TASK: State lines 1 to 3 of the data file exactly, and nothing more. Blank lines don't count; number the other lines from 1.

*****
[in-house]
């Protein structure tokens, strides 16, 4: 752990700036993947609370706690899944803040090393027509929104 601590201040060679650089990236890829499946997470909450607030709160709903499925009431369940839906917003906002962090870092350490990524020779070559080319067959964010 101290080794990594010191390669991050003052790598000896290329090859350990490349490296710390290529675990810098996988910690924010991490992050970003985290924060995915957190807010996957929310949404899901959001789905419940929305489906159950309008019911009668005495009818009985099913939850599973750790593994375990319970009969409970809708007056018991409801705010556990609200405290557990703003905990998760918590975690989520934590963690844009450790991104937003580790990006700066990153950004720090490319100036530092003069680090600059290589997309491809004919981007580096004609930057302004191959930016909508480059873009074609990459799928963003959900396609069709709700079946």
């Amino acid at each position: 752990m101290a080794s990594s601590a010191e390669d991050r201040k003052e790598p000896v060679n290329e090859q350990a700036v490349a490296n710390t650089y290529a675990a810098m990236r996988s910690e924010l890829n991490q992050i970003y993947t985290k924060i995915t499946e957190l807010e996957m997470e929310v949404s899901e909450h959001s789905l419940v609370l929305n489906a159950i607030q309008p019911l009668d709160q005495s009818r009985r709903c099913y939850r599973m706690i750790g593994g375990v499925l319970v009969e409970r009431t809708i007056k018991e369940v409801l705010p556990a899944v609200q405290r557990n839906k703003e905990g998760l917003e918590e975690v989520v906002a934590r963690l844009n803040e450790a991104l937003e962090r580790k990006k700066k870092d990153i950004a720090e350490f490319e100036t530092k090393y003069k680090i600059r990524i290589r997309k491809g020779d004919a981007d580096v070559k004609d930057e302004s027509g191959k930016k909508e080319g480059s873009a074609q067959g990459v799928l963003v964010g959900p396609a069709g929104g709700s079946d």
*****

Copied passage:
[in-house]
């Protein structure tokens, strides 16, 4: 752990700036993947609370706690899944803040090393027509929104 601590201040060679650089990236890829499946997470909450607030709160709903499925009431369940839906917003906002962090870092350490990524020779070559080319067959964010 101290080794990594010191390669991050003052790598000896290329090859350990490349490296710390290529675990810098996988910690924010991490992050970003985290924060995915957190807010996957929310949404899901959001789905419940929305489906159950309008019911009668005495009818009985099913939850599973750790593994375990319970009969409970809708007056018991409801705010556990609200405290557990703003905990998760918590975690989520934590963690844009450790991104937003580790990006700066990153950004720090490319100036530092003069680090600059290589997309491809004919981007580096004609930057302004191959930016909508480059873009074609990459799928963003959900396609069709709700079946």
């Amino acid at each position: 752990m101290a080794s990594s601590a010191e390669d991050r201040k003052e790598p000896v060679n290329e090859q350990a700036v490349a490296n710390t650089y290529a675990a810098m990236r996988s910690e924010l890829n991490q992050i970003y993947t985290k924060i995915t499946e957190l807010e996957m997470e929310v949404s899901e909450h959001s789905l419940v609370l929305n489906a159950i607030q309008p019911l009668d709160q005495s009818r009985r709903c099913y939850r599973m706690i750790g593994g375990v499925l319970v009969e409970r009431t809708i007056k018991e369940v409801l705010p556990a899944v609200q405290r557990n839906k703003e905990g998760l917003e918590e975690v989520v906002a934590r963690l844009n803040e450790a991104l937003e962090r580790k990006k700066k870092d990153i950004a720090e350490f490319e100036t530092k090393y003069k680090i600059r990524i290589r997309k491809g020779d004919a981007d580096v070559k004609d930057e302004s027509g191959k930016k909508e080319g480059s873009a074609q067959g990459v799928l963003v964010g959900p396609a069709g929104g709700s079946d």